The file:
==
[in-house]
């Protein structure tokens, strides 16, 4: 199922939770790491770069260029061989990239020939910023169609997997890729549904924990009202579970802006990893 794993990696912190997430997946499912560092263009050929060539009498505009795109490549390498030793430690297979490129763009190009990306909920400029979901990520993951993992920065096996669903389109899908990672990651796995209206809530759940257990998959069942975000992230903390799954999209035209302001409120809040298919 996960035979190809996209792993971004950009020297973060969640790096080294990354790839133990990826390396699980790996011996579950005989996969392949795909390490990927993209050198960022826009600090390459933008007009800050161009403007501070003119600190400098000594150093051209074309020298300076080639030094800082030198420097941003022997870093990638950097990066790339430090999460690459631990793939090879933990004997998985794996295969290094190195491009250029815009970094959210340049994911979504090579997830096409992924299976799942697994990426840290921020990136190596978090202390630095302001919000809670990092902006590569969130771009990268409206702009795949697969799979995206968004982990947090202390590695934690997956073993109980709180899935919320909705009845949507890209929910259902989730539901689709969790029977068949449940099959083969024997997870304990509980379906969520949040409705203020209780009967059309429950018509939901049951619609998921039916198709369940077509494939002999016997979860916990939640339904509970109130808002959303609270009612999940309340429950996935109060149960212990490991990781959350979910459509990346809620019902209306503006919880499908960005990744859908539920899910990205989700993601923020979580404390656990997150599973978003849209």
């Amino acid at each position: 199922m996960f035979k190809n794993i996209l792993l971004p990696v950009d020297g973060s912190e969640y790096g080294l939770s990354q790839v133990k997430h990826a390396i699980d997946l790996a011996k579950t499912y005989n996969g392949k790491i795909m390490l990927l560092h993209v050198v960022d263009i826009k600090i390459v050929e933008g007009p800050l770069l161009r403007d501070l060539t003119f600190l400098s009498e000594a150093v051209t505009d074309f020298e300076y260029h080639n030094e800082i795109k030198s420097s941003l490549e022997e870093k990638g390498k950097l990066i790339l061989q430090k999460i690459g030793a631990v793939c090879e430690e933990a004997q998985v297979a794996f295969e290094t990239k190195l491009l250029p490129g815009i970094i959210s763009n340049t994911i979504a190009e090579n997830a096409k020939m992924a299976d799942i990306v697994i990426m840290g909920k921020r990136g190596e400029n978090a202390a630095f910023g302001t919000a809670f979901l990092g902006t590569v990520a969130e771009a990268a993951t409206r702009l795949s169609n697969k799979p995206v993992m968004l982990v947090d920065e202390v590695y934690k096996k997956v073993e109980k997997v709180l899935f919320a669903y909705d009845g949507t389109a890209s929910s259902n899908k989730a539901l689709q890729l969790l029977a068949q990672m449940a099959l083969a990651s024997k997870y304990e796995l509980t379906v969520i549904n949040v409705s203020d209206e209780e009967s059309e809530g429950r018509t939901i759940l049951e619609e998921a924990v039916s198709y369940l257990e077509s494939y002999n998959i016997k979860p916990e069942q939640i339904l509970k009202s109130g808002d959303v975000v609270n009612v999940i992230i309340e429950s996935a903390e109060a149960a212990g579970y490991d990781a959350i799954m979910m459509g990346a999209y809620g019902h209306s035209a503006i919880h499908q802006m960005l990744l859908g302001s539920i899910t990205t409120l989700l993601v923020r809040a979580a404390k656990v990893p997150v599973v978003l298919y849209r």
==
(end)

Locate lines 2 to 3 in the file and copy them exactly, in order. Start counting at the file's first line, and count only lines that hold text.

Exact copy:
């Protein structure tokens, strides 16, 4: 199922939770790491770069260029061989990239020939910023169609997997890729549904924990009202579970802006990893 794993990696912190997430997946499912560092263009050929060539009498505009795109490549390498030793430690297979490129763009190009990306909920400029979901990520993951993992920065096996669903389109899908990672990651796995209206809530759940257990998959069942975000992230903390799954999209035209302001409120809040298919 996960035979190809996209792993971004950009020297973060969640790096080294990354790839133990990826390396699980790996011996579950005989996969392949795909390490990927993209050198960022826009600090390459933008007009800050161009403007501070003119600190400098000594150093051209074309020298300076080639030094800082030198420097941003022997870093990638950097990066790339430090999460690459631990793939090879933990004997998985794996295969290094190195491009250029815009970094959210340049994911979504090579997830096409992924299976799942697994990426840290921020990136190596978090202390630095302001919000809670990092902006590569969130771009990268409206702009795949697969799979995206968004982990947090202390590695934690997956073993109980709180899935919320909705009845949507890209929910259902989730539901689709969790029977068949449940099959083969024997997870304990509980379906969520949040409705203020209780009967059309429950018509939901049951619609998921039916198709369940077509494939002999016997979860916990939640339904509970109130808002959303609270009612999940309340429950996935109060149960212990490991990781959350979910459509990346809620019902209306503006919880499908960005990744859908539920899910990205989700993601923020979580404390656990997150599973978003849209």
């Amino acid at each position: 199922m996960f035979k190809n794993i996209l792993l971004p990696v950009d020297g973060s912190e969640y790096g080294l939770s990354q790839v133990k997430h990826a390396i699980d997946l790996a011996k579950t499912y005989n996969g392949k790491i795909m390490l990927l560092h993209v050198v960022d263009i826009k600090i390459v050929e933008g007009p800050l770069l161009r403007d501070l060539t003119f600190l400098s009498e000594a150093v051209t505009d074309f020298e300076y260029h080639n030094e800082i795109k030198s420097s941003l490549e022997e870093k990638g390498k950097l990066i790339l061989q430090k999460i690459g030793a631990v793939c090879e430690e933990a004997q998985v297979a794996f295969e290094t990239k190195l491009l250029p490129g815009i970094i959210s763009n340049t994911i979504a190009e090579n997830a096409k020939m992924a299976d799942i990306v697994i990426m840290g909920k921020r990136g190596e400029n978090a202390a630095f910023g302001t919000a809670f979901l990092g902006t590569v990520a969130e771009a990268a993951t409206r702009l795949s169609n697969k799979p995206v993992m968004l982990v947090d920065e202390v590695y934690k096996k997956v073993e109980k997997v709180l899935f919320a669903y909705d009845g949507t389109a890209s929910s259902n899908k989730a539901l689709q890729l969790l029977a068949q990672m449940a099959l083969a990651s024997k997870y304990e796995l509980t379906v969520i549904n949040v409705s203020d209206e209780e009967s059309e809530g429950r018509t939901i759940l049951e619609e998921a924990v039916s198709y369940l257990e077509s494939y002999n998959i016997k979860p916990e069942q939640i339904l509970k009202s109130g808002d959303v975000v609270n009612v999940i992230i309340e429950s996935a903390e109060a149960a212990g579970y490991d990781a959350i799954m979910m459509g990346a999209y809620g019902h209306s035209a503006i919880h499908q802006m960005l990744l859908g302001s539920i899910t990205t409120l989700l993601v923020r809040a979580a404390k656990v990893p997150v599973v978003l298919y849209r």